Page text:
N2 - Objective: Pain affects a significant proportion of college students in the United States and has been linked to anxiety and depressive symptoms. Rumination and worry, two transdiagnostic factors linked to comorbidity, may explain the relationship between pain and mental health symptoms. Current Study: The current study examined worry and rumination as explanatory factors in the relationship between pain and anxiety and depressive symptoms in a sample of college students with pain (n = 1,577; 79.9% female). Results: Results indicated that both rumination and worry explained the relationship between pain and depressive and social anxiety symptoms, while rumination alone explained the relationship between pain and anxious arousal symptoms. Conclusion: The current study provides novel empirical evidence that worry and rumination each help explain the relationship between pain and anxiety and depressive symptoms among college students with current pain, and college students in pain may benefit from targeted psychosocial strategies aimed at decreasing worry and ruminative responses.

AB - Objective: Pain affects a significant proportion of college students in the United States and has been linked to anxiety and depressive symptoms. Rumination and worry, two transdiagnostic factors linked to comorbidity, may explain the relationship between pain and mental health symptoms. Current Study: The current study examined worry and rumination as explanatory factors in the relationship between pain and anxiety and depressive symptoms in a sample of college students with pain (n = 1,577; 79.9% female). Results: Results indicated that both rumination and worry explained the relationship between pain and depressive and social anxiety symptoms, while rumination alone explained the relationship between pain and anxious arousal symptoms. Conclusion: The current study provides novel empirical evidence that worry and rumination each help explain the relationship between pain and anxiety and depressive symptoms among college students with current pain, and college students in pain may benefit from targeted psychosocial strategies aimed at decreasing worry and ruminative responses.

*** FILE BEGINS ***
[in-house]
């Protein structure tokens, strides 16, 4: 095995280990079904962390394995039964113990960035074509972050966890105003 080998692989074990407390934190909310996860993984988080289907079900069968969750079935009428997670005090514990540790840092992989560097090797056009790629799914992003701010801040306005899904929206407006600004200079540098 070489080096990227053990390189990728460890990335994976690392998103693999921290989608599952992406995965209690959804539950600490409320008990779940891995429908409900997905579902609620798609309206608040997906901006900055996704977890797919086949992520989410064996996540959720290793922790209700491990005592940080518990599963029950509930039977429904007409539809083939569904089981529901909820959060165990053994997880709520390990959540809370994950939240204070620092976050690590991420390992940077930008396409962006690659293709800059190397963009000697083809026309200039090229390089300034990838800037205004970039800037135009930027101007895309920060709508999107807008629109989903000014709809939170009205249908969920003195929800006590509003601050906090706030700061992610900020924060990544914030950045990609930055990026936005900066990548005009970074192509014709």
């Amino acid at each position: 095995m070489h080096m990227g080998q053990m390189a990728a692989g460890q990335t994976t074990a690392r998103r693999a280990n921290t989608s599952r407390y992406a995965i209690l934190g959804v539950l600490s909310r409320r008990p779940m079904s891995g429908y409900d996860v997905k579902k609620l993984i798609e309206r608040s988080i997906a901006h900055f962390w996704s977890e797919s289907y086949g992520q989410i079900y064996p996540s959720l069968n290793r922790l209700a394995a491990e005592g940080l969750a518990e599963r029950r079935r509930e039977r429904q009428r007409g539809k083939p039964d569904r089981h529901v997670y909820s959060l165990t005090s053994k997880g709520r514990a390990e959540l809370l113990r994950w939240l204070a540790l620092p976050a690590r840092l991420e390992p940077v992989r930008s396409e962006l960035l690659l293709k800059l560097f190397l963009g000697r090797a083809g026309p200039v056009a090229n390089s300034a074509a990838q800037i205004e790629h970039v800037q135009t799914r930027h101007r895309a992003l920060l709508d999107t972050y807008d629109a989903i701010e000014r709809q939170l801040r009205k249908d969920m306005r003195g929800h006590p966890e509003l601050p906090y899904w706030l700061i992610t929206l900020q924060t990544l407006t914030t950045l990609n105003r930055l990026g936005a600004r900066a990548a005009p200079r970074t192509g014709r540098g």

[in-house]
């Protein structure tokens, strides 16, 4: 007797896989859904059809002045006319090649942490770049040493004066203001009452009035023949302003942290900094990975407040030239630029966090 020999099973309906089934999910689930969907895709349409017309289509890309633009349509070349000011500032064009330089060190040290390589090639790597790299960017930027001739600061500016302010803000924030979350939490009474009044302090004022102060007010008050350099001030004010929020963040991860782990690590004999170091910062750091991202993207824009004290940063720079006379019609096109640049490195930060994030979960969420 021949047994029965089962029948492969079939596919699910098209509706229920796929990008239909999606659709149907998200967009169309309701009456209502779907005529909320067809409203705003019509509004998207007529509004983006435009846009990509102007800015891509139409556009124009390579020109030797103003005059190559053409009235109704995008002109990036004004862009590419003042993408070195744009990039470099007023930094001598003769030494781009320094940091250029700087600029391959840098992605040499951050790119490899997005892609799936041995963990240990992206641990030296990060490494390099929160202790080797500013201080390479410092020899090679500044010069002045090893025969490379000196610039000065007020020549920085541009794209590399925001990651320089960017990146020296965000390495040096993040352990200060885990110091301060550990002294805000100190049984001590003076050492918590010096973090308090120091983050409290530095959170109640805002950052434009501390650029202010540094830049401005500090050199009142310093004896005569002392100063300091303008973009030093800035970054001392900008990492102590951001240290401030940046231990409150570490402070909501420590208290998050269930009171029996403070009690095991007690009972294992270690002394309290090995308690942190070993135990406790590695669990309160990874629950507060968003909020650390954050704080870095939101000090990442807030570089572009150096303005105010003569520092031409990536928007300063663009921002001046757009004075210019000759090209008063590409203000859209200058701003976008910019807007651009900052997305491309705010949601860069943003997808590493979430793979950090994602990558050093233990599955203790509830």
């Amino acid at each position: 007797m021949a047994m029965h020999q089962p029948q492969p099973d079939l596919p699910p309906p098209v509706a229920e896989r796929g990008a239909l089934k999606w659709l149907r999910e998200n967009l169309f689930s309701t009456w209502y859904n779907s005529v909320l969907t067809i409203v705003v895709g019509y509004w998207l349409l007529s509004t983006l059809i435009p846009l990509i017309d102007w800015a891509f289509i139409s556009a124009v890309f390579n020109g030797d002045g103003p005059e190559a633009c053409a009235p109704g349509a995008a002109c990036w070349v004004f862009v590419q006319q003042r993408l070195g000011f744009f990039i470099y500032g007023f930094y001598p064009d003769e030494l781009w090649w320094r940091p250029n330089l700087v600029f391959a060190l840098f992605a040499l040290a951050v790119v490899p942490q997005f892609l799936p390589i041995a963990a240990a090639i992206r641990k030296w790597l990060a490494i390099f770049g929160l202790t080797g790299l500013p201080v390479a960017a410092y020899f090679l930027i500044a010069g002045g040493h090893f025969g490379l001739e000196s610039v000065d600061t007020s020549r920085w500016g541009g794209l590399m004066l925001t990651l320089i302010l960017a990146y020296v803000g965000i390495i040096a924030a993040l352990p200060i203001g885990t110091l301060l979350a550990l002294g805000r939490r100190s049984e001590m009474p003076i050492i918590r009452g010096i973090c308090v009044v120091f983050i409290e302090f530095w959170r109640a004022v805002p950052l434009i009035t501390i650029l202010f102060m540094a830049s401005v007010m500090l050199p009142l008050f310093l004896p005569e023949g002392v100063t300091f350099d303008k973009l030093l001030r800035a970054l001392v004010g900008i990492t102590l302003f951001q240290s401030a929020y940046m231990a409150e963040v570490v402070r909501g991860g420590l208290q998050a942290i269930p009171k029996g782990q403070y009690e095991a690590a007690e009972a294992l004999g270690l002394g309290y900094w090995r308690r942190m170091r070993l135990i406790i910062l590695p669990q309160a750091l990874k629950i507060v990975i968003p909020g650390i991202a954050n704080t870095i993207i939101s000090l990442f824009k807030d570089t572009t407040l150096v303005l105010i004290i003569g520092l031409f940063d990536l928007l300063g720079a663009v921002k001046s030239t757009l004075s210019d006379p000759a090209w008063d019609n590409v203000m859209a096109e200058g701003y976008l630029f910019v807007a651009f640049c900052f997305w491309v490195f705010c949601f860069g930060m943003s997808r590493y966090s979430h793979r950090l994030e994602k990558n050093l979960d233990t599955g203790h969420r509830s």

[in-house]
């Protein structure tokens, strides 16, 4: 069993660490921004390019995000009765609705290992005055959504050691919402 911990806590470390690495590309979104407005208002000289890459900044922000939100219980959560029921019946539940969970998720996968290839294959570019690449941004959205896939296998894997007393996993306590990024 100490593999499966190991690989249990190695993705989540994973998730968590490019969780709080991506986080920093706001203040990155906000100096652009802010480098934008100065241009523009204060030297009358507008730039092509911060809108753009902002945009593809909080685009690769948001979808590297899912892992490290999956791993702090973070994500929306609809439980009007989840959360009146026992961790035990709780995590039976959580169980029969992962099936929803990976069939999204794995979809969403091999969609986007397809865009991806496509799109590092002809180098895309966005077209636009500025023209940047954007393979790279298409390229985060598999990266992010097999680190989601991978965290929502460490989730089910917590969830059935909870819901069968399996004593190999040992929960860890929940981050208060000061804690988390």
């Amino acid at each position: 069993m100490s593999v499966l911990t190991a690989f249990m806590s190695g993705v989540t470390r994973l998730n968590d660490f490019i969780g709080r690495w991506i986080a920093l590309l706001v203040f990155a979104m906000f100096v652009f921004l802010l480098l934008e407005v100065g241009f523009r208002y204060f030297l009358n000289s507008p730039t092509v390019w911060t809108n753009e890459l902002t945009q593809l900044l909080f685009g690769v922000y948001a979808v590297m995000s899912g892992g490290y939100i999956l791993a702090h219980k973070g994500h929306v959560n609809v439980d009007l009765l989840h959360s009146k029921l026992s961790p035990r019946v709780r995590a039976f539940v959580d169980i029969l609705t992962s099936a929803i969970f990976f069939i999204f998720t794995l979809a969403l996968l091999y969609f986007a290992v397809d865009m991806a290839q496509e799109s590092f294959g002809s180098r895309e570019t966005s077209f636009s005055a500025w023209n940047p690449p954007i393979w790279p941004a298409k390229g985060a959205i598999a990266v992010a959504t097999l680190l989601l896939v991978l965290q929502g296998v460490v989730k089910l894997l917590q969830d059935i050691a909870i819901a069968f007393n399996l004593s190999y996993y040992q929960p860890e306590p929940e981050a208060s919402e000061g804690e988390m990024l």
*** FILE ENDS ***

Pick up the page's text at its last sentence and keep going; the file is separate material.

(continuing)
KW - Anxiety

KW - depression

KW - pain

KW - rumination

KW - worry

KW - young adults

UR - http://www.scopus.com/inward/record.url?scp=85055592490&partnerID=8YFLogxK

UR - http://www.scopus.com/inward/citedby.url?scp=85055592490&partnerID=8YFLogxK

U2 - 10.1080/07448481.2018.1481071

DO - 10.1080/07448481.2018.1481071

M3 - Article

C2 - 29979938

AN - SCOPUS:85055592490

JO - Journal of American College Health

JF - Journal of American College Health

SN - 0744-8481

ER -